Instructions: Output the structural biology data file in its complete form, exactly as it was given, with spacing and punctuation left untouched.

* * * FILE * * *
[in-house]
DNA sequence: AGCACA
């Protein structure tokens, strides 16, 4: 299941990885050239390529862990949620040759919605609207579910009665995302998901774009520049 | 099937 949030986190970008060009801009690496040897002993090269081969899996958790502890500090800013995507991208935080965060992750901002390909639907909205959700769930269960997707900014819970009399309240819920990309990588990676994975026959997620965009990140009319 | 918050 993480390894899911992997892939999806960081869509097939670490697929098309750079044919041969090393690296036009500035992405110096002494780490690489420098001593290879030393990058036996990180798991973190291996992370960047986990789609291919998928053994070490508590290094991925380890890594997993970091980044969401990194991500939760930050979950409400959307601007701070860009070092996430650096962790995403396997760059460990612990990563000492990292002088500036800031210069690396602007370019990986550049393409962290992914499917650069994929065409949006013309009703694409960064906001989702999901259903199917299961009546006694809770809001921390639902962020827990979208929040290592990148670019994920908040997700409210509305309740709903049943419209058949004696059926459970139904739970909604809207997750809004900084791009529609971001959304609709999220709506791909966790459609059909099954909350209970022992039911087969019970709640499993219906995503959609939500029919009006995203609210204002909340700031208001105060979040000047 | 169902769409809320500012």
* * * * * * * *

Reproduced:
[in-house]
DNA sequence: AGCACA
């Protein structure tokens, strides 16, 4: 299941990885050239390529862990949620040759919605609207579910009665995302998901774009520049 | 099937 949030986190970008060009801009690496040897002993090269081969899996958790502890500090800013995507991208935080965060992750901002390909639907909205959700769930269960997707900014819970009399309240819920990309990588990676994975026959997620965009990140009319 | 918050 993480390894899911992997892939999806960081869509097939670490697929098309750079044919041969090393690296036009500035992405110096002494780490690489420098001593290879030393990058036996990180798991973190291996992370960047986990789609291919998928053994070490508590290094991925380890890594997993970091980044969401990194991500939760930050979950409400959307601007701070860009070092996430650096962790995403396997760059460990612990990563000492990292002088500036800031210069690396602007370019990986550049393409962290992914499917650069994929065409949006013309009703694409960064906001989702999901259903199917299961009546006694809770809001921390639902962020827990979208929040290592990148670019994920908040997700409210509305309740709903049943419209058949004696059926459970139904739970909604809207997750809004900084791009529609971001959304609709999220709506791909966790459609059909099954909350209970022992039911087969019970709640499993219906995503959609939500029919009006995203609210204002909340700031208001105060979040000047 | 169902769409809320500012």